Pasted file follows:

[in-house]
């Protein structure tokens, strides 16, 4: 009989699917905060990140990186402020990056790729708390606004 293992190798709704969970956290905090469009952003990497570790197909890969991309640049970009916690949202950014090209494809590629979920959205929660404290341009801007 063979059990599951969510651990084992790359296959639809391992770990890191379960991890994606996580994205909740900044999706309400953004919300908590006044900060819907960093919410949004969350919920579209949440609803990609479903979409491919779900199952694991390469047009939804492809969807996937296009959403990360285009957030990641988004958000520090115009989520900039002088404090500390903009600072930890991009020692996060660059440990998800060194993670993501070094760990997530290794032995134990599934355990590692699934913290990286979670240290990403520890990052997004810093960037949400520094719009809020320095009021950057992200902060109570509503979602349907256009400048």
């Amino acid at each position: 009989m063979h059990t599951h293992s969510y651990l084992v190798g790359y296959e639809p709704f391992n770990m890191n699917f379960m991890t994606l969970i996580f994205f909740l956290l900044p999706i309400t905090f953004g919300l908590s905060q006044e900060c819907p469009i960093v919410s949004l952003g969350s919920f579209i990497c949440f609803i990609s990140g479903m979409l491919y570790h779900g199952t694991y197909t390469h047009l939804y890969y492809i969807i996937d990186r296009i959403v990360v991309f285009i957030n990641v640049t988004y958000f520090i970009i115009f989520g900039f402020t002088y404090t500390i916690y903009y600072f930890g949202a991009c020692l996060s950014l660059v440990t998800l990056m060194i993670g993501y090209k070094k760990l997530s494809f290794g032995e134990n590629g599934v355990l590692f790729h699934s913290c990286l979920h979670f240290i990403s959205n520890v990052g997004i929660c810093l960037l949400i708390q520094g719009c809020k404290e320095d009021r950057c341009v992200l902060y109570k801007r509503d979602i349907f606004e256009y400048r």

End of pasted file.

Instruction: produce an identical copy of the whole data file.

[in-house]
């Protein structure tokens, strides 16, 4: 009989699917905060990140990186402020990056790729708390606004 293992190798709704969970956290905090469009952003990497570790197909890969991309640049970009916690949202950014090209494809590629979920959205929660404290341009801007 063979059990599951969510651990084992790359296959639809391992770990890191379960991890994606996580994205909740900044999706309400953004919300908590006044900060819907960093919410949004969350919920579209949440609803990609479903979409491919779900199952694991390469047009939804492809969807996937296009959403990360285009957030990641988004958000520090115009989520900039002088404090500390903009600072930890991009020692996060660059440990998800060194993670993501070094760990997530290794032995134990599934355990590692699934913290990286979670240290990403520890990052997004810093960037949400520094719009809020320095009021950057992200902060109570509503979602349907256009400048």
């Amino acid at each position: 009989m063979h059990t599951h293992s969510y651990l084992v190798g790359y296959e639809p709704f391992n770990m890191n699917f379960m991890t994606l969970i996580f994205f909740l956290l900044p999706i309400t905090f953004g919300l908590s905060q006044e900060c819907p469009i960093v919410s949004l952003g969350s919920f579209i990497c949440f609803i990609s990140g479903m979409l491919y570790h779900g199952t694991y197909t390469h047009l939804y890969y492809i969807i996937d990186r296009i959403v990360v991309f285009i957030n990641v640049t988004y958000f520090i970009i115009f989520g900039f402020t002088y404090t500390i916690y903009y600072f930890g949202a991009c020692l996060s950014l660059v440990t998800l990056m060194i993670g993501y090209k070094k760990l997530s494809f290794g032995e134990n590629g599934v355990l590692f790729h699934s913290c990286l979920h979670f240290i990403s959205n520890v990052g997004i929660c810093l960037l949400i708390q520094g719009c809020k404290e320095d009021r950057c341009v992200l902060y109570k801007r509503d979602i349907f606004e256009y400048r």